SMEs don't get their fair share of EU patents

SMEs don't get their fair share of EU patents

Summary: Small businesses in Europe have filed far fewer software patents at the European Patent Office than multinationals, according to the latest study

TOPICS: Government UK

Small and medium sized businesses hold significantly fewer software patents than big businesses, according to a study published by the Business Software Alliance (BSA) on Wednesday.

The study -- which may contain inaccuracies, according to its author -- found that only 20 percent of patents issued by the European Patent Office (EPO) are held by SMEs, with the remaining patents held by larger companies.

SMEs are responsible for half of Europe's turnover and employ more than 53 percent of Europe's workforce, according to the European Commission's Web site. This shows that small businesses hold disproportionately fewer patents than they should do according to their contribution to the European economy.

Francisco Mingorance, the director of public policy for the BSA, claimed the study showed that patents are equally important to SMEs and big businesses.

"These figures explode the myth that CII [computer-implemented inventions] patents are the exclusive property of big business," said Mingorance. "European SMEs need their patents every bit as much as big companies."

Opponents of the directive on the patentability of computer implemented inventions, commonly known as the software patent directive, have argued that it will disadvantage small businesses in favour of big players.

But, while the BSA claimed that all the SMEs in the report are European, it appears that the list could include SMEs based outside Europe. The author of the study, Daniel Johnson of Colorado College in the US, obtained the statistics on SMEs by manually checking the patent applications for the names of large companies. As he did not check the applications against a list of SMEs outside Europe, he may have included non-European SMEs.

Johnson flagged up that his final list may include some inaccuracies.

"For example, in our source dataset there is one patent document assigned to William Gates III, an individual whom few would consider representative of an SME," said Johnson. "The final data extraction may have patents that are not CII, may not be SMEs and certainly we have likely overlooked some number of SME-CII patents."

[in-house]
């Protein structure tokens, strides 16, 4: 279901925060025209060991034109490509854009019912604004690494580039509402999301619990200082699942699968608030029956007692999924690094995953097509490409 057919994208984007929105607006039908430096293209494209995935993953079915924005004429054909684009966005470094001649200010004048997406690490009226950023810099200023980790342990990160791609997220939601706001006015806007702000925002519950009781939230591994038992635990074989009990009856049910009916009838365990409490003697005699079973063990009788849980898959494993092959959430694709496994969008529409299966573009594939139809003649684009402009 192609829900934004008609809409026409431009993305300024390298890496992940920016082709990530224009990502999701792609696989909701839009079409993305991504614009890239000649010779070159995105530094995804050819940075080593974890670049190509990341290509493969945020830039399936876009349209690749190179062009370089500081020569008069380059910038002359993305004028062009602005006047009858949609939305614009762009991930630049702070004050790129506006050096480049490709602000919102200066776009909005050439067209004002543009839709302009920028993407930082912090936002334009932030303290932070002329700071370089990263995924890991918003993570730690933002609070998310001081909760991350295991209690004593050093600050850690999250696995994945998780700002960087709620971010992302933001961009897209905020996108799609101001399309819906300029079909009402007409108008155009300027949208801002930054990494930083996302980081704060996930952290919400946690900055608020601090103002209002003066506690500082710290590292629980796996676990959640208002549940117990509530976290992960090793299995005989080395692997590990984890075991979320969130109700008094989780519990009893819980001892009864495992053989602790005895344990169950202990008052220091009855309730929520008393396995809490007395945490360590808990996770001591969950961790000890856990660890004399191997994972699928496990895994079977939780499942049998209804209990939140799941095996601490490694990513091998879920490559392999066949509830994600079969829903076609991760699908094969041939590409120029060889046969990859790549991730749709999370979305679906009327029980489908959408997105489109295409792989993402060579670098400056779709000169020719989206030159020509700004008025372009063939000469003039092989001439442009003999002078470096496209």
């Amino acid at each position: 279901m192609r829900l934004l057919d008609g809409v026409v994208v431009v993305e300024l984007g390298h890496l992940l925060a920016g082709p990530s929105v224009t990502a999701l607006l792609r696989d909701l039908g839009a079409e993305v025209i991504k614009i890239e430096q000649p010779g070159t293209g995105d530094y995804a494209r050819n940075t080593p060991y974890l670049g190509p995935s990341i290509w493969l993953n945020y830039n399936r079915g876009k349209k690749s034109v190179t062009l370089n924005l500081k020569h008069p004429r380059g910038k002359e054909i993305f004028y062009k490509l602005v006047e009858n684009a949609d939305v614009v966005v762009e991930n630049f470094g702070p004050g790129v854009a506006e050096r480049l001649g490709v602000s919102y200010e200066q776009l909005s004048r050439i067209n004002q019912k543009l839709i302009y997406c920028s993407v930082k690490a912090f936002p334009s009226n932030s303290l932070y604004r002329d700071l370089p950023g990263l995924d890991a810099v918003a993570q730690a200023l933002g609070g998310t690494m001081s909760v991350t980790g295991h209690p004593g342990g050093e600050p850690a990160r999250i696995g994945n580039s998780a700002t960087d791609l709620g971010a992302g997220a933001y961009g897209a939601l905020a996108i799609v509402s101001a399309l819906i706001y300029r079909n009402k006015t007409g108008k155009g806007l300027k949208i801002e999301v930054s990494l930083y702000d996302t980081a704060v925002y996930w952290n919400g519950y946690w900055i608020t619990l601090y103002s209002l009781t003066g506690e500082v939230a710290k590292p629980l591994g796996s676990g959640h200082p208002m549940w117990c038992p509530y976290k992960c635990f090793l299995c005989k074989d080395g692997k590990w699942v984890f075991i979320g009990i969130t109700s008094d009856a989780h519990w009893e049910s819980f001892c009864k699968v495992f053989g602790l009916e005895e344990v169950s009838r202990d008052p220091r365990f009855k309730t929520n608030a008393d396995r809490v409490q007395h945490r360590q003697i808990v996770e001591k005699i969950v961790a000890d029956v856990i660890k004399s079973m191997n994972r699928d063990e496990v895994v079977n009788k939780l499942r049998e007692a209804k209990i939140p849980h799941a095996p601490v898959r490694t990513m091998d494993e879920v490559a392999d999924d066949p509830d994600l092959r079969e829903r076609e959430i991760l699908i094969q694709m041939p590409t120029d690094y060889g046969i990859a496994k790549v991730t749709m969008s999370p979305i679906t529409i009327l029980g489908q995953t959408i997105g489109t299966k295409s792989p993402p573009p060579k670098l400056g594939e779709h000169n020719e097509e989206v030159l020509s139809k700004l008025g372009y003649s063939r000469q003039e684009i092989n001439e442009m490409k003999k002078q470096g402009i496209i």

The study also found that almost half of patents issued by the EPO are held by the US or Japan, rather than European companies.

The study defined software patents as patents that have been filed at the EPO under a "technology class consistent with software", or where the patent application includes one or more of the following words: software, computer aided, computer read, computer controlled, computer program, computer algorithm, computer assisted.

Topic: Government UK

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  • So while big companies all around the world are in some sort of arms race and devoting plenty of budget to that it seems that some of the smaller EU companies are also spending some of their limited budgets on a pistol here or a gun there. (perhaps to scare off the armed-to-the-teeth armies of the big businesses later on?).

    Wow. I bet that nobody saw that coming, eh?
  • So this report is supposed to prove that more SME
  • The reason multinationals have a greater number of patents is probably due to the fact that they have full time patent departments.

    I worked in a patent department of a multinational pharmaceutical company when I was younger, and it was routine to file a patent in every country which had a patent system.

    Patents were a good idea when they were first developed 200 hundred odd years ago, but nowdays you have to be a large company to successfully gain and enforce patents, and the idea of applying them to software is ludicrous

    Even if an SME pays out for a patent and has it granted (a fairly expensive process), taking action against an infringer also costs, and usually involves a lawyer, therefore only the large companies seem to bother with them, SME's just don't have the money or the staff to use the patent system to their advantage.
  • In the case of Software it simply is not worth patenting most of the work SME's do for several reasons.
    1) A project that costs 1 to 5 thousand euro's may contain a patentable idea (or several trivial patents like those awarded to Microsoft and IBM) that would require more time, cost and effort than the project itself. Examples of this can are the webshop patents by amazon and others at
    2) a business with less than 100 employees would be hard pressed to pay for the patents lawyer that would required to apply for, appeal, and defend any patents. Even if they did not retain a lawyer full or part time the costs of litigating and processing a patent would not be returned for years if at all.
    3) patenting any software will immediately make you a target for larger patent-holding rivals and patent trolls, it will also restrict your ability to work with open source and other small business who sensibly don't want to pay licenses or subsidise your legal expenses in order to work with your software.
    4) the entire software industry in europe with a handful of misguided and greedy exceptions does not want the patenting of software because copyright works well. why would they add to the problem?